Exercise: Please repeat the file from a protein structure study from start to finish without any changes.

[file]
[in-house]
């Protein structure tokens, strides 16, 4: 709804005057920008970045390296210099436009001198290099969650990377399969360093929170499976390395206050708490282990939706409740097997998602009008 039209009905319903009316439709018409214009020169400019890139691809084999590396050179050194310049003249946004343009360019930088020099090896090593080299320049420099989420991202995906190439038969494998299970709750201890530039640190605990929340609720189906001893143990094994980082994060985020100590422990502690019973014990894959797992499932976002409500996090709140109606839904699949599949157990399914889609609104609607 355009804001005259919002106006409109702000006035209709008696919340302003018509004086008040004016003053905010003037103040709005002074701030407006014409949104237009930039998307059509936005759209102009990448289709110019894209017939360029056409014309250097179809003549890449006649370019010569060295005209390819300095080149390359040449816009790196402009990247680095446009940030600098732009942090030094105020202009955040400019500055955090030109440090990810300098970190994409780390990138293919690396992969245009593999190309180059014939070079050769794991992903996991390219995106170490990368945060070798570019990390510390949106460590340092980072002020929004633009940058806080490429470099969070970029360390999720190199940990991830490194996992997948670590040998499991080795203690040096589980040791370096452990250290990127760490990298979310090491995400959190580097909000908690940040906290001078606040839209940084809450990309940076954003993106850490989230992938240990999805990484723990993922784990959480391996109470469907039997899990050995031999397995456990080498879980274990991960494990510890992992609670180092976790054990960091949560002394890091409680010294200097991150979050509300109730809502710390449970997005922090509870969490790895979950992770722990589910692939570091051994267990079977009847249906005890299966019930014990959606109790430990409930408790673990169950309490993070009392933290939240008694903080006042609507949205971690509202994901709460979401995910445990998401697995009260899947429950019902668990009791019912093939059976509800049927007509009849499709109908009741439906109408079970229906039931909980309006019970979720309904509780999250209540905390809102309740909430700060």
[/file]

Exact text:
[in-house]
């Protein structure tokens, strides 16, 4: 709804005057920008970045390296210099436009001198290099969650990377399969360093929170499976390395206050708490282990939706409740097997998602009008 039209009905319903009316439709018409214009020169400019890139691809084999590396050179050194310049003249946004343009360019930088020099090896090593080299320049420099989420991202995906190439038969494998299970709750201890530039640190605990929340609720189906001893143990094994980082994060985020100590422990502690019973014990894959797992499932976002409500996090709140109606839904699949599949157990399914889609609104609607 355009804001005259919002106006409109702000006035209709008696919340302003018509004086008040004016003053905010003037103040709005002074701030407006014409949104237009930039998307059509936005759209102009990448289709110019894209017939360029056409014309250097179809003549890449006649370019010569060295005209390819300095080149390359040449816009790196402009990247680095446009940030600098732009942090030094105020202009955040400019500055955090030109440090990810300098970190994409780390990138293919690396992969245009593999190309180059014939070079050769794991992903996991390219995106170490990368945060070798570019990390510390949106460590340092980072002020929004633009940058806080490429470099969070970029360390999720190199940990991830490194996992997948670590040998499991080795203690040096589980040791370096452990250290990127760490990298979310090491995400959190580097909000908690940040906290001078606040839209940084809450990309940076954003993106850490989230992938240990999805990484723990993922784990959480391996109470469907039997899990050995031999397995456990080498879980274990991960494990510890992992609670180092976790054990960091949560002394890091409680010294200097991150979050509300109730809502710390449970997005922090509870969490790895979950992770722990589910692939570091051994267990079977009847249906005890299966019930014990959606109790430990409930408790673990169950309490993070009392933290939240008694903080006042609507949205971690509202994901709460979401995910445990998401697995009260899947429950019902668990009791019912093939059976509800049927007509009849499709109908009741439906109408079970229906039931909980309006019970979720309904509780999250209540905390809102309740909430700060």